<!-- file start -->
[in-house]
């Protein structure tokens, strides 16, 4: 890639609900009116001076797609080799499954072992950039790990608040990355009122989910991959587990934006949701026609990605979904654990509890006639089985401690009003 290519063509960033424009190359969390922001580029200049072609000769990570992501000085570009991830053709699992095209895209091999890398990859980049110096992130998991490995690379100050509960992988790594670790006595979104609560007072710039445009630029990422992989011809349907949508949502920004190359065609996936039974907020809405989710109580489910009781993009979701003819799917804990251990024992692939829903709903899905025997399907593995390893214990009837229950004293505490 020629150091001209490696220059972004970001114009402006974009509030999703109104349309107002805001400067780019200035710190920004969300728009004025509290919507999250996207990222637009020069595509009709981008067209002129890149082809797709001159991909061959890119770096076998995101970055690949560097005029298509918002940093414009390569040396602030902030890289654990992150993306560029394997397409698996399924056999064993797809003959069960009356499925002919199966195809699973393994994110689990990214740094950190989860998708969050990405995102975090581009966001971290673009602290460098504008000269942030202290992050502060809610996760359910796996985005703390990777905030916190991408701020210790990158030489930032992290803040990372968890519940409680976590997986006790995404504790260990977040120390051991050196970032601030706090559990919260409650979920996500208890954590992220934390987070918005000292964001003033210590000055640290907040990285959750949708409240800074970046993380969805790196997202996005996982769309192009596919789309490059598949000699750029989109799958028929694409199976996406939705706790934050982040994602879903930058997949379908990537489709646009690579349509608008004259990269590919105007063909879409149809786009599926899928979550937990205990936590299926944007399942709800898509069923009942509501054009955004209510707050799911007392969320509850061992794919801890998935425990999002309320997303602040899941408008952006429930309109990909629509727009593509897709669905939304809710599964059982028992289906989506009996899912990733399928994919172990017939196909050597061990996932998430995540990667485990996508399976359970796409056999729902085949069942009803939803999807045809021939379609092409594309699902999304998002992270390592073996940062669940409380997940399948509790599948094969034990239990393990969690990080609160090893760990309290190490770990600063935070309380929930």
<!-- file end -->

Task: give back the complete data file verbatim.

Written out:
[in-house]
């Protein structure tokens, strides 16, 4: 890639609900009116001076797609080799499954072992950039790990608040990355009122989910991959587990934006949701026609990605979904654990509890006639089985401690009003 290519063509960033424009190359969390922001580029200049072609000769990570992501000085570009991830053709699992095209895209091999890398990859980049110096992130998991490995690379100050509960992988790594670790006595979104609560007072710039445009630029990422992989011809349907949508949502920004190359065609996936039974907020809405989710109580489910009781993009979701003819799917804990251990024992692939829903709903899905025997399907593995390893214990009837229950004293505490 020629150091001209490696220059972004970001114009402006974009509030999703109104349309107002805001400067780019200035710190920004969300728009004025509290919507999250996207990222637009020069595509009709981008067209002129890149082809797709001159991909061959890119770096076998995101970055690949560097005029298509918002940093414009390569040396602030902030890289654990992150993306560029394997397409698996399924056999064993797809003959069960009356499925002919199966195809699973393994994110689990990214740094950190989860998708969050990405995102975090581009966001971290673009602290460098504008000269942030202290992050502060809610996760359910796996985005703390990777905030916190991408701020210790990158030489930032992290803040990372968890519940409680976590997986006790995404504790260990977040120390051991050196970032601030706090559990919260409650979920996500208890954590992220934390987070918005000292964001003033210590000055640290907040990285959750949708409240800074970046993380969805790196997202996005996982769309192009596919789309490059598949000699750029989109799958028929694409199976996406939705706790934050982040994602879903930058997949379908990537489709646009690579349509608008004259990269590919105007063909879409149809786009599926899928979550937990205990936590299926944007399942709800898509069923009942509501054009955004209510707050799911007392969320509850061992794919801890998935425990999002309320997303602040899941408008952006429930309109990909629509727009593509897709669905939304809710599964059982028992289906989506009996899912990733399928994919172990017939196909050597061990996932998430995540990667485990996508399976359970796409056999729902085949069942009803939803999807045809021939379609092409594309699902999304998002992270390592073996940062669940409380997940399948509790599948094969034990239990393990969690990080609160090893760990309290190490770990600063935070309380929930």